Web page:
The picture here is of the Raccoon Mountain reservoir that is filled up every night with “pumped storage,” meaning water from the Tennessee River below. Then they release it in the morning and create electricity. The Tennessee Valley Authority (TVA) is the big show in town for everything utilitarian and they've got some cool, well, infrastructure. If you’re into that.
Rafting the Nolichucky River with this group is quite a time—but filming is always more demanding than anyone ever thinks. The show starts off with me getting dunked, something that happened 4 times that day. Why? Because I was in the catapulting rear end and my feet were fully paralyzed. Jeesh, that water was arctic!
This is the cave system we filmed. The front of the cave is sheer tourism and full of little kids…we groaned. Then, oh never mind, it's actually the coolest cave I've ever been inside. Well, that's a big claim—but it was cool. You could die in there and nobody'd find you. The kids would eventually smell you, though.
Believe it or not, corn meal production is an art form. We visited a really spectacular facility operating with an original belt and pulley system that makes more happen from a single old motor than you'd believe. This grain meal then can be made into some bang-up shine.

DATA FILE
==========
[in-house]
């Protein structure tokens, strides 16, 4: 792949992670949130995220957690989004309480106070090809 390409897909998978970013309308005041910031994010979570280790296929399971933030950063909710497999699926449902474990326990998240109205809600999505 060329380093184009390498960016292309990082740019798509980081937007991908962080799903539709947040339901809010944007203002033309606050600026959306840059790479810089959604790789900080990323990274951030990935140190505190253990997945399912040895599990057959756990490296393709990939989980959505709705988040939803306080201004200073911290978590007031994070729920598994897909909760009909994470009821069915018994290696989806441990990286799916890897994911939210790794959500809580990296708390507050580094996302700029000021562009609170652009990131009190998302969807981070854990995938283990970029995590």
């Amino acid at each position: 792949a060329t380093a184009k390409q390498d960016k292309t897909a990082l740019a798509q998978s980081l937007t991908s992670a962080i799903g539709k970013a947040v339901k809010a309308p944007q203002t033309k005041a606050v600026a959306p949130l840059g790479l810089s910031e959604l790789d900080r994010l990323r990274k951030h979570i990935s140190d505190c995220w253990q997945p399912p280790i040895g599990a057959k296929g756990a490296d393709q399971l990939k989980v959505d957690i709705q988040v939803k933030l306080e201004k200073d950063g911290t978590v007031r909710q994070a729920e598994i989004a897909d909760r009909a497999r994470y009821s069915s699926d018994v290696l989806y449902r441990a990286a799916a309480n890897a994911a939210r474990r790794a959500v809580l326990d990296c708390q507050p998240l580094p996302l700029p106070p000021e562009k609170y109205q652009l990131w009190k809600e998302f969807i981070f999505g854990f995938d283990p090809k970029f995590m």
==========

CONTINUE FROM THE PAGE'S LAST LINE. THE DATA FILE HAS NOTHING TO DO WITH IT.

What can you say about one of the real Wonders of the World? Well, for one thing—how'd you screw it up? I'm sorry but the tourist town located at Niagara Falls is more than a bit lackluster and I'm being kind. The falls are fantastic, worth the journey alone, outrageous moving nature and really fun, any way you view them. But Niagara itself? What happened?
Check out that building! The City Hall is the best example of why Buffalo is one of the most confusing towns in America. I mean, that Art Deco masterpiece belongs to a huge exploding metropolis, taking over the world…which is what Buffalo was doing back when this thing was constructed in the Roaring 20's. Buffalo was an industrial powerhouse back then.
I don't get a chance to interview many big city mayors but the Mayor of Buffalo was kind enough to give up an hour of his day for the show. We discussed the water production facility known as the Colonel Ward Pumping Station. Yowza…that was some machinery. And some mayor—I really liked the guy, very generous spirit and very eager to explain his great city.
When you visit Niagara Falls, you look across the river at the other side and the Canadians are practically dancing in the streets with their casinos and hotels. Over here on the American side? Whatever, the Falls...
There is real hope for the future in Buffalo and you can see why. Great buildings, cool downtown, much potential.
This great Beaux-Arts building symbolizes Buffalo's potential. Constructed in 1912, it was inspired by the Pan-American Exposition that had happened a few years prior in which the first beams of electric light were shone upon the city.
I tried to get the crew to go into this famous bank building with me to see…the vintage penny banks exhibition. This display kinda blew my mind—how many ways you could design a bank.